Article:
Today’s policymakers have an opportunity to implement plans that will guide the efficient usage of AVs and rider choices that may affect us for generations. …

Ironically, the efficiency of AVs has long been touted as a solution to traffic, but new research is beginning to suggest that AVs will, in fact, generate more of it. …

By eliminating most of the hassles of driving, such as parking and lost productivity time, AVs will induce not only more trips, but longer ones. Additionally, AVs waiting to pick up new riders will add “deadheading” miles. For traffic, the only thing worse than a single-occupant vehicle is a zero-occupant vehicle. Placed all together, this suggests they will almost certainly increase vehicle-miles traveled, energy use, and emissions. These impacts might be locked in by further sprawl and other shifts toward less efficient land-use patterns. …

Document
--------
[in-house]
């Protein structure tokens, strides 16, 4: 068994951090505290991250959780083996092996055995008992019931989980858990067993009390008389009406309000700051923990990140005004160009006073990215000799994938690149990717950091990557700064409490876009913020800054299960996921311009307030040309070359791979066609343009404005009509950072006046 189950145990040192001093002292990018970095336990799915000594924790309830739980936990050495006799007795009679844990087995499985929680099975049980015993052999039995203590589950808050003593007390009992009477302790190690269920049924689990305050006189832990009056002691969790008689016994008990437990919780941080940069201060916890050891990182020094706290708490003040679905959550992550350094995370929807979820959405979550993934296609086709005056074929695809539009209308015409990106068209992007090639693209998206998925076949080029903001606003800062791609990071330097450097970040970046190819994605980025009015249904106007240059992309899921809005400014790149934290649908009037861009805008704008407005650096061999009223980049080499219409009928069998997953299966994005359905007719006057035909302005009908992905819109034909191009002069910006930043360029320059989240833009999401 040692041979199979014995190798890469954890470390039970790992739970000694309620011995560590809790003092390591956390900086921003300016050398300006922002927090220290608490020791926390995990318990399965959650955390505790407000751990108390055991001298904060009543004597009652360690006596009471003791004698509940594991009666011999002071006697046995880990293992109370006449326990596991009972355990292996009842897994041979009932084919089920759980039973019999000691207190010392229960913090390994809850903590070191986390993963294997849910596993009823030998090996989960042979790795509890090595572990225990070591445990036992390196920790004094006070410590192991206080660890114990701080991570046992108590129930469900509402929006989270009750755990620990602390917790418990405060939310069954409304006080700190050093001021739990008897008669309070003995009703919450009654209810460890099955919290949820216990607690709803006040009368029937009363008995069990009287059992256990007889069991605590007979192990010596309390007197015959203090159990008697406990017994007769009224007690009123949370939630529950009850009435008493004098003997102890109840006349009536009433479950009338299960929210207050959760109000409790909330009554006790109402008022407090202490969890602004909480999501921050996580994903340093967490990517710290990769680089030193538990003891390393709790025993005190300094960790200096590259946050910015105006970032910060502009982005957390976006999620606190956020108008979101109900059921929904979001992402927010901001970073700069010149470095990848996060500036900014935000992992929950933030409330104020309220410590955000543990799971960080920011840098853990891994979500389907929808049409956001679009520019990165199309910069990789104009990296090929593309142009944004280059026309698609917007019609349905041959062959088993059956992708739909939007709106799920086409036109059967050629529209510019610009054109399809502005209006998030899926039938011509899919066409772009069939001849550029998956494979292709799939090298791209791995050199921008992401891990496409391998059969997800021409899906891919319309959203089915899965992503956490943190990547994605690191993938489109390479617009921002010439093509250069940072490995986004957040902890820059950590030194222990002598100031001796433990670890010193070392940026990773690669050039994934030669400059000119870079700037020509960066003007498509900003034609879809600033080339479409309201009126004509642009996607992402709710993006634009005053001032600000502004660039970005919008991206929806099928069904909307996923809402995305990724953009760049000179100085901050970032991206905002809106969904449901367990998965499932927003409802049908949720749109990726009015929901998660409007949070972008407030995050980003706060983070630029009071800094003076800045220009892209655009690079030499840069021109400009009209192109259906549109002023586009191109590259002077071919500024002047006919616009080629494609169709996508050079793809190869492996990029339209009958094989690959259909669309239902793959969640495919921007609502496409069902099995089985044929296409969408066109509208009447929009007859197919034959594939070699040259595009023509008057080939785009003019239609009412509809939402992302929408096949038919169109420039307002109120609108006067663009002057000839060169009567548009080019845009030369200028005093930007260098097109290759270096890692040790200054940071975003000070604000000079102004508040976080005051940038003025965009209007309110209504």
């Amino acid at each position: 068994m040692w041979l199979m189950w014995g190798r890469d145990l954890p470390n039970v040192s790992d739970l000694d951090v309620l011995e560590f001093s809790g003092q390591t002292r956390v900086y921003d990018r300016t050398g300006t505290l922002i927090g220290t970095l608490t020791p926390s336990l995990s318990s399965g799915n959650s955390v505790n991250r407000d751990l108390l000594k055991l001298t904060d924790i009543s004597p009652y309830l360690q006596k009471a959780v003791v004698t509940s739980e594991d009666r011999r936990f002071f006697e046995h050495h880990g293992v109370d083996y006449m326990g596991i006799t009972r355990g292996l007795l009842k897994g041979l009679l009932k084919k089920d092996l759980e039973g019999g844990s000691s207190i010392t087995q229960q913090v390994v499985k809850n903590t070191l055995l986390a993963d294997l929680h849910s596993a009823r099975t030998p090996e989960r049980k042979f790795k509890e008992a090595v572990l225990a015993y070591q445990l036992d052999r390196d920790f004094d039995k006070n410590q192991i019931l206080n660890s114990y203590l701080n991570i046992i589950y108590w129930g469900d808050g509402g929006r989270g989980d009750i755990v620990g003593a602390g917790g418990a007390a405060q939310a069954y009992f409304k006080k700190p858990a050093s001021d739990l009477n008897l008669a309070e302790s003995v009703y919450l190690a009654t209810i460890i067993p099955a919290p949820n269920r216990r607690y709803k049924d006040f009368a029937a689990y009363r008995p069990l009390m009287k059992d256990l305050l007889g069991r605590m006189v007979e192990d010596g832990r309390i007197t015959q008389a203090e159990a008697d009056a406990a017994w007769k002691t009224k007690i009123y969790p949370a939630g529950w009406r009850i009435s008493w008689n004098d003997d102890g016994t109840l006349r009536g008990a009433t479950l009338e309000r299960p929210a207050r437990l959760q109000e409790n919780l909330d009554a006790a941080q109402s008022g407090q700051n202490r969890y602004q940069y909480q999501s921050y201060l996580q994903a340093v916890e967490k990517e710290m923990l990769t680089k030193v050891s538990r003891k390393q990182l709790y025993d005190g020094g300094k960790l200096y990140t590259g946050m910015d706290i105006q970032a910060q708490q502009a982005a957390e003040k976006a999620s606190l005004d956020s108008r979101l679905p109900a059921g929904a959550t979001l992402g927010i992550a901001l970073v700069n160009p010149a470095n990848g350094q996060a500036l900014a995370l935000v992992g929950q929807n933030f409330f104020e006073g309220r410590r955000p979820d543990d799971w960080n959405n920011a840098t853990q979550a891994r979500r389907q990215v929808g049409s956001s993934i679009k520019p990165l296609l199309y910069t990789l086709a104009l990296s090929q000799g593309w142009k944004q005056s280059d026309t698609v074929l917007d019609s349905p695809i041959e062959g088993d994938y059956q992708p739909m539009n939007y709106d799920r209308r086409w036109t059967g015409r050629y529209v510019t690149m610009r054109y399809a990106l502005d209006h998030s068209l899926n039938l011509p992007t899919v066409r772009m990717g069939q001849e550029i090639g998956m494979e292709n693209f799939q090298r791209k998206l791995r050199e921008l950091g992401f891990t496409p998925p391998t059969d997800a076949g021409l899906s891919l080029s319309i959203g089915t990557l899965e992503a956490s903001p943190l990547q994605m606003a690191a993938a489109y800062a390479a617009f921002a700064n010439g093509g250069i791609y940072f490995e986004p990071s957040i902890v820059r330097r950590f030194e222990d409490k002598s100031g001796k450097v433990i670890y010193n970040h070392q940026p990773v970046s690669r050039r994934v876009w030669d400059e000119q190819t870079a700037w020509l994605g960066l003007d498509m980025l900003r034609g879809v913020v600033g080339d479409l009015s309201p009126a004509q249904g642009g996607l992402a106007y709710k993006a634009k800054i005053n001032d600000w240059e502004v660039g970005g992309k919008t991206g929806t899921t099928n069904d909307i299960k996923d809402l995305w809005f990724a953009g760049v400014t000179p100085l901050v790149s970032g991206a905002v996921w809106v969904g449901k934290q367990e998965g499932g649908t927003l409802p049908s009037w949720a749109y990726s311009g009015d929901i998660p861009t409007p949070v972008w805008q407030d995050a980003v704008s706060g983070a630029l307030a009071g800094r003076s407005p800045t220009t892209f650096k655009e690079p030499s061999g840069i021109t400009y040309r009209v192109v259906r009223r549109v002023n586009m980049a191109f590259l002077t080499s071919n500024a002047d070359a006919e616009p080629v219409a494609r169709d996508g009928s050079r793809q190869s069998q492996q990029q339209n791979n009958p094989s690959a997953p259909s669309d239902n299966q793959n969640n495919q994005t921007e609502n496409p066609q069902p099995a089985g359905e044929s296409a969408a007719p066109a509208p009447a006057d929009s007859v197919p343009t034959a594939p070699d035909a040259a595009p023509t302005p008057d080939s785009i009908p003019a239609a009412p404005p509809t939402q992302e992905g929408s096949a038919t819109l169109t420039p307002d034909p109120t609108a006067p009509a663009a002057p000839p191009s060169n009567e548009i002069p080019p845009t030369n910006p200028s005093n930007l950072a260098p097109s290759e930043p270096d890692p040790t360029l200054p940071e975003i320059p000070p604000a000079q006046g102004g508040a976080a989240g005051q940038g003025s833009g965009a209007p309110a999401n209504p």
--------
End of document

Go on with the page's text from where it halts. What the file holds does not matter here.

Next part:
To avoid the worst of these traffic scenarios, policy needs to be deployed with an eye towards minimizing the added miles and the demand for situations involving zero-occupant vehicles. …

… policies should always seek to encourage AVs that move more people in fewer vehicles. While the driverless technologies make point-to-point drop-offs possible, the realities of cities and highways means that they simply cannot accommodate one AV per person. …

The deployment and pricing models offered by automotive and tech companies should be structured to make shared AVs, not personal AVs, the model of choice. …